Why did people call Hitler their Messiah?

80 years agoHitler divided Protestant Christians

"The first sentence, which basically already contains everything that makes up this confession, was: Jesus Christ, as he is testified to us in the holy scriptures, is the one word of God that we hear, to whom we in life and to trust and obey in death. "

"Barmer Theological Declaration" adopted

The Protestant pastor Martin Niemöller was one of more than 130 representatives of Lutheran, Reformed and United churches who met from May 29 to 31, 1934 in Wuppertal-Barmen for the first Confessional Synod of the Evangelical Church in Germany. On the last day of their meeting they adopted the "Barmer Theological Declaration", which consisted of six theses. The structure of the theses was always the same: First a word from the Bible, then a confessional sentence and finally a condemnation sentence - and it was precisely these condemnation sentences that made it clear what it was all about.

"We reject the wrong doctrine, as if the church were allowed to leave the form of its message and its order to its discretion or to the change of prevailing ideological and political convictions."

The false doctrine meant those "German Christians" who wanted to introduce the ethnic-racial ideology of National Socialism into the Protestant Church. The Barmer Declaration was drafted by the Swiss theologian Karl Barth.

"I believe that the end of the Evangelical Church would have come if this teaching, as is the will of the German Christians, would come to general rule in it. I believe that the Evangelical Church would rather become a tiny bunch and in the catacombs should go so that she could make peace with this doctrine even from a distance. "

Christians began to align religion and politics

Supported by the National Socialists, the German Christians had won the nationwide church elections in June 1933 with a two-thirds majority. In many regional churches and committees they occupied the leading positions and began to equate religion and politics. In November, at a rally in the Berlin Sports Palace, they hounded against what they saw as the "Jewish" Old Testament, and in March 1934 the Protestant pastor Hermann Grüner declared Hitler to be Jesus' successor.

"In Hitler the time is fulfilled for the German people, because through Hitler Christ, God, the helper and redeemer, became powerful among us. That is why National Socialism is indeed positive Christianity. Hitler is now the path of the spirit and will of God to Christ Church of the German Nation. "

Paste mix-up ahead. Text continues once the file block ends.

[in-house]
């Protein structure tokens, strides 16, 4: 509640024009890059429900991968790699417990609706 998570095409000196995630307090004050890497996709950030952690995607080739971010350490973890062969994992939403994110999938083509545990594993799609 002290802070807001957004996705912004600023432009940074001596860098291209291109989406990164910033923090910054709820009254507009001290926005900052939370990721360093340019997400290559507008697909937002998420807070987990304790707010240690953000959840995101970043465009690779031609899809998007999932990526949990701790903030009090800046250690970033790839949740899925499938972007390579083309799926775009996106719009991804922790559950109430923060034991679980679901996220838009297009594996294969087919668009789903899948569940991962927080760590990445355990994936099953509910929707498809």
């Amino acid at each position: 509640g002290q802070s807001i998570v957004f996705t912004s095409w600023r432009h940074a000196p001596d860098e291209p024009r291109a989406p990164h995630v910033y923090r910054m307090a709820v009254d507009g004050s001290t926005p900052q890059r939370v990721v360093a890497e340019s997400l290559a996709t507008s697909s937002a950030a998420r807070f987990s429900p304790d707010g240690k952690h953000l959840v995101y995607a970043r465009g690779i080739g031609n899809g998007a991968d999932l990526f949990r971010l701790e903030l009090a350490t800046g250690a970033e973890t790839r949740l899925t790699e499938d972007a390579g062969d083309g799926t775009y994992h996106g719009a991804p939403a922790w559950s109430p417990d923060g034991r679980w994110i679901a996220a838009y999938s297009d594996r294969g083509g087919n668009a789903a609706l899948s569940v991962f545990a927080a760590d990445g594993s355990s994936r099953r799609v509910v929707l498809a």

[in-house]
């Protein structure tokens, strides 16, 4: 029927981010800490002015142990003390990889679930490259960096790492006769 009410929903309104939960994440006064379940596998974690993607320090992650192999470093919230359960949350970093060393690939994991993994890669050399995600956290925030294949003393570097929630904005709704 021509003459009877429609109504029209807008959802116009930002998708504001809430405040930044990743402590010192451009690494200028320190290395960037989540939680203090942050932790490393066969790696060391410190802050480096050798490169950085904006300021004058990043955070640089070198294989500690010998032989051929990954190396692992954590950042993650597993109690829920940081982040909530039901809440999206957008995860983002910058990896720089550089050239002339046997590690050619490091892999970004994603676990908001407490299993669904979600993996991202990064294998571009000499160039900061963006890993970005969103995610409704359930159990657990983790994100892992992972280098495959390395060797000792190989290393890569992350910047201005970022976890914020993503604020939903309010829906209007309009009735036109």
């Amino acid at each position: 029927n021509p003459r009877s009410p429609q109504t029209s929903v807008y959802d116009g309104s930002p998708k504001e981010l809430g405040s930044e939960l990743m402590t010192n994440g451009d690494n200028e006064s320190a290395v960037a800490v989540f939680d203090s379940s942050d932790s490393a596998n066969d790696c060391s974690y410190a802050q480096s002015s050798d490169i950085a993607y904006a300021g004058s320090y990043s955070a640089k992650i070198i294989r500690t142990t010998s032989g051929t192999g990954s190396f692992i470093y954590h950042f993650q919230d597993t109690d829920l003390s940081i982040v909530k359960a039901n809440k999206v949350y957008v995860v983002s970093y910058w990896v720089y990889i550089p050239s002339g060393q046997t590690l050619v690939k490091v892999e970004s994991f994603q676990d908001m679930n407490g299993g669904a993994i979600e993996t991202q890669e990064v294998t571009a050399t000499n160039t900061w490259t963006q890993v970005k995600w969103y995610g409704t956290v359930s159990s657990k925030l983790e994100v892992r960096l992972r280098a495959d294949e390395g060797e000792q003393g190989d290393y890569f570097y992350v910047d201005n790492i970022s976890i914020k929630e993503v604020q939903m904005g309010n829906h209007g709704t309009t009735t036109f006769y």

That went too far for many evangelical Christians. In the regional churches, communities were formed that resisted being taken over by the imperial church and published in Barmen the creed that became the founding document of the Confessing Church. But the Barmer Synod was less a declaration of war on National Socialism - Karl Koch, for example, the Westphalian President, had opened the conference with an address of allegiance to Hitler - than an attempt to preserve the autonomy of the Church. The second Confessional Synod in October 1934 proclaimed an "ecclesiastical emergency law" for pastors who refused to obey the Reich Church. But the resistance remained largely apolitical: the increasing discrimination against Jews was hardly criticized, according to the Berlin pastor, Christian Müller.

"There was also a development within the Confessing Church that in the beginning many anti-Jewish excesses, starting on April 1, 1933, always said: Yes, these are extremes, these are exceptions that are happening at the moment, but if that is the case Fiihrer knew that he would not agree, and I have the impression that one is conforming more and more to these laws, one is quite compliant with the law. "

In 1936 the church split

In the spring of 1936 the Confessing Church split up. While the moderate wing sought compromises with the Nazi regime in order to preserve church freedoms, the radical wing publicly denounced its policies and faced increasing persecution. A conflict that was already laid out in the Barmen Theological Declaration. Karl Barth:

"When the church pronounces a creed, it can not only have internal church meaning, then it speaks in the world and on its problems, whether it calls them by name or not. National Socialism was not mentioned in Barmen by name, but In fact, something was said about National Socialism and the corresponding thing was also heard. "